KUALA LUMPUR, Malaysia — Janelle Chuah is a soon-to-be college sophomore studying biology and pre-medical studies at Waynesburg University in southwestern Pennsylvania. Despite Chuah’s near perfect English and her visible ease on campus, she is originally from Malaysia, a country struggling with complex educational problems.
Chuah is from Kuala Lumpur, the capital of Malaysia. In an interview, Chuah spoke passionately about her parents’ many sacrifices to keep her and her two older sisters in better educational programs than the nation’s public schools. She was fortunate to attend a prestigious Chinese public school for a time, but she says that her parents soon put her into homeschooling programs to better prepare her for college abroad.
Chuah’s strong desire to attend college is not the norm in Malaysia. World Education News & Reviews reports that relatively few students in Malaysia go on to college after secondary school. The World Bank considers funding for education in Malaysia to be adequate, but students from this country still do not do as well on tests as other low-income nations in the Association of Southeast Asian Nations (ASEAN).
The World Bank claims that poor training for teachers and a highly centralized educational system contribute to Malaysia’s educational shortcomings. Schools in Malaysia are limited in their ability to respond to local needs as a result of centralized education policies that hinders schools’ autonomy.
Chuah’s parents recognized the problems in the Malaysian public educational system. They enrolled Chuah in an educational center and then an eight-year cyber school program called K12 that teaches in English. Her tuition was expensive, and Chuah explained that her parents used their income tax returns to pay for her to stay in this more advanced program.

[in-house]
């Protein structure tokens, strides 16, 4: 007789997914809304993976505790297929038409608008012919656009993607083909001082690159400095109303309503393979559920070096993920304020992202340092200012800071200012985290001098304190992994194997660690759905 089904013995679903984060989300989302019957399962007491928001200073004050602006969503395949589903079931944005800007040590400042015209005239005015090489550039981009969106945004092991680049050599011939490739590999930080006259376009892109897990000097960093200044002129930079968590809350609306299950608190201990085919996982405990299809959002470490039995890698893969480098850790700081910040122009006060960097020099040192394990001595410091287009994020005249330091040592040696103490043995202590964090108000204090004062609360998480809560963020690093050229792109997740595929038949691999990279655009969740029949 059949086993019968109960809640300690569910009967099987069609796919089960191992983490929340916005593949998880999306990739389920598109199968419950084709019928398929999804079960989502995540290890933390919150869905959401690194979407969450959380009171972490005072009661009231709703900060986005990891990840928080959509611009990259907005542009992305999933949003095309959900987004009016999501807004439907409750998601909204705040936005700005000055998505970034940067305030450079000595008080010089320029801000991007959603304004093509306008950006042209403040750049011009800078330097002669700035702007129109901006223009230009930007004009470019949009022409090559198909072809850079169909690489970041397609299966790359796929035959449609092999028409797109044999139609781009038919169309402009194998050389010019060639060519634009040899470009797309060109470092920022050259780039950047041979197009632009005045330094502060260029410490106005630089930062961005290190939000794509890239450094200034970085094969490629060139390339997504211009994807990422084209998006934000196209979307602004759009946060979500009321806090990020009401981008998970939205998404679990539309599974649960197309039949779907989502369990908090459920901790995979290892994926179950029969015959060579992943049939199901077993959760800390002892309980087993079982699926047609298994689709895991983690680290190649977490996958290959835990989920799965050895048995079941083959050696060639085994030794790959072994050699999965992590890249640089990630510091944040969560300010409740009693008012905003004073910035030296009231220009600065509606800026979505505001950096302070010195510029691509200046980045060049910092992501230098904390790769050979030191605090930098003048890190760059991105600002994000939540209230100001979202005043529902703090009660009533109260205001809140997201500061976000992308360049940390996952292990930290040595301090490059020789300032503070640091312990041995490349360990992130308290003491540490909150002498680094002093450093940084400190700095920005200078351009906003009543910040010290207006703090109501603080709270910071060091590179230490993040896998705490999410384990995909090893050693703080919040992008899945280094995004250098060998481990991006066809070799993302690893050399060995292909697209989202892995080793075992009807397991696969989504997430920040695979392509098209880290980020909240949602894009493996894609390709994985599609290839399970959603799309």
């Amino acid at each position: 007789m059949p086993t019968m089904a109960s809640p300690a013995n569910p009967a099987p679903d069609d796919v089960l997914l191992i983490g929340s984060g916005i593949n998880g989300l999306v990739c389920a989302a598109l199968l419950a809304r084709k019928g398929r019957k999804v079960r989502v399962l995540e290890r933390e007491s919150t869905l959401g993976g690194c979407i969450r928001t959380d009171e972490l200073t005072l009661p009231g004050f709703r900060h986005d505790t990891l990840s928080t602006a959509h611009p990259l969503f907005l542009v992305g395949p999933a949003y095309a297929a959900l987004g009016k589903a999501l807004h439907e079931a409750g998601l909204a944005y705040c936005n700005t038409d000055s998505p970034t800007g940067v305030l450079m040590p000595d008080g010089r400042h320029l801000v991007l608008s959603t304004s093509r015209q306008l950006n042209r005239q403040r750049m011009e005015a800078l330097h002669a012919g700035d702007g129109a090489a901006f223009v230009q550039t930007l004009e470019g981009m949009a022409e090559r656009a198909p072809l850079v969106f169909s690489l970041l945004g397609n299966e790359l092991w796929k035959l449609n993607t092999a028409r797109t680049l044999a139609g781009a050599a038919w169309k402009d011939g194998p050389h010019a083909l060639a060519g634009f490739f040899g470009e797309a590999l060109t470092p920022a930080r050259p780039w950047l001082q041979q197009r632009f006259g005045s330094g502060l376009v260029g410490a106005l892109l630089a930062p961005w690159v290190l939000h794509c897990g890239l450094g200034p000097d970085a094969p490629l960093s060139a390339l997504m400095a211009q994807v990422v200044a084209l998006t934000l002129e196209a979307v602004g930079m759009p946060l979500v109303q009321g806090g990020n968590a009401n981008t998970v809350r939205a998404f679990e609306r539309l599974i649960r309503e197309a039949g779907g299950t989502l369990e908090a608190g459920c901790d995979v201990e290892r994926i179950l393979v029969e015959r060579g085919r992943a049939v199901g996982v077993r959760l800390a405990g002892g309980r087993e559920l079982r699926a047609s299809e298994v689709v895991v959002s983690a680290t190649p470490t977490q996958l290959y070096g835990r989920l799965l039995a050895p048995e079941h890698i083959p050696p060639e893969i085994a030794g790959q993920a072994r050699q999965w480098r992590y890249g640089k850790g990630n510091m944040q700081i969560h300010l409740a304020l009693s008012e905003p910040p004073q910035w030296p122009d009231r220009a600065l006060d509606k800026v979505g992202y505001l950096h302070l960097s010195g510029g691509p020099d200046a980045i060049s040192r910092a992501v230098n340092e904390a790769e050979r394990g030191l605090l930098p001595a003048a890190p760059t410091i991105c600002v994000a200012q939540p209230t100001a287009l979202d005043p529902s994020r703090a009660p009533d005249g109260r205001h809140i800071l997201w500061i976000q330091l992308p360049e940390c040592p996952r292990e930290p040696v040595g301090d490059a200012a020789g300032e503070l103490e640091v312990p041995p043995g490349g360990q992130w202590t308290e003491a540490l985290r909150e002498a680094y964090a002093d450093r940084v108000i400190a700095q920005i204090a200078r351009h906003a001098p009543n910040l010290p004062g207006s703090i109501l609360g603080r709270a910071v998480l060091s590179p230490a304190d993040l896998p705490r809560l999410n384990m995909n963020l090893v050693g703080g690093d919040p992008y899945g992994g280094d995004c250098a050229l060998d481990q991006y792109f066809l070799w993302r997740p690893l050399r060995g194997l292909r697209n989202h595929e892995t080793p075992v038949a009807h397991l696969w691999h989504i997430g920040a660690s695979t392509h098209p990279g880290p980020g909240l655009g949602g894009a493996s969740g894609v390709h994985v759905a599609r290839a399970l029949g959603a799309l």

Chuah’s father was suddenly out of work just before she graduated from high school. In order to financially provide for Chuah to stay in her cyber school, Chuah’s parents began to sell their assets one by one. When the time came for Chuah to apply for her U.S student visa, her parents sold their family’s house so that Chuah could meet the financial requirements necessary to obtain the student visa and study in the U.S.
Although problems exist for education in Malaysia, the government introduced the Malaysia Education Blueprint in 2013 to begin correcting some of these issues. The Blueprint recognizes the need for closing social gaps, keeping children in school until upper secondary school and improving test scores to begin tackling the problems. The Blueprint suggests many reforms that include making teacher requirements stricter and promoting creative and leadership skills within schools.
The Blueprint aspires to produce “access, quality, equity, unity, and efficiency” within education in Malaysia. These goals are ambitious considering the work the nation still needs to do in order to achieve them, but the Blueprint’s plan provides the structure in which these changes can occur.
Chuah’s story of sacrifice and dedication to get a more advanced education came with extreme consequences for her family. Her story shows just how difficult it can be for someone in Malaysia to get a quality education that adequately prepares him or her for further studies. Hopefully, the Blueprint’s acknowledgment of and plan to solve the problems with education in Malaysia will improve the system for future students in the nation to succeed.
– Addie Pazzynski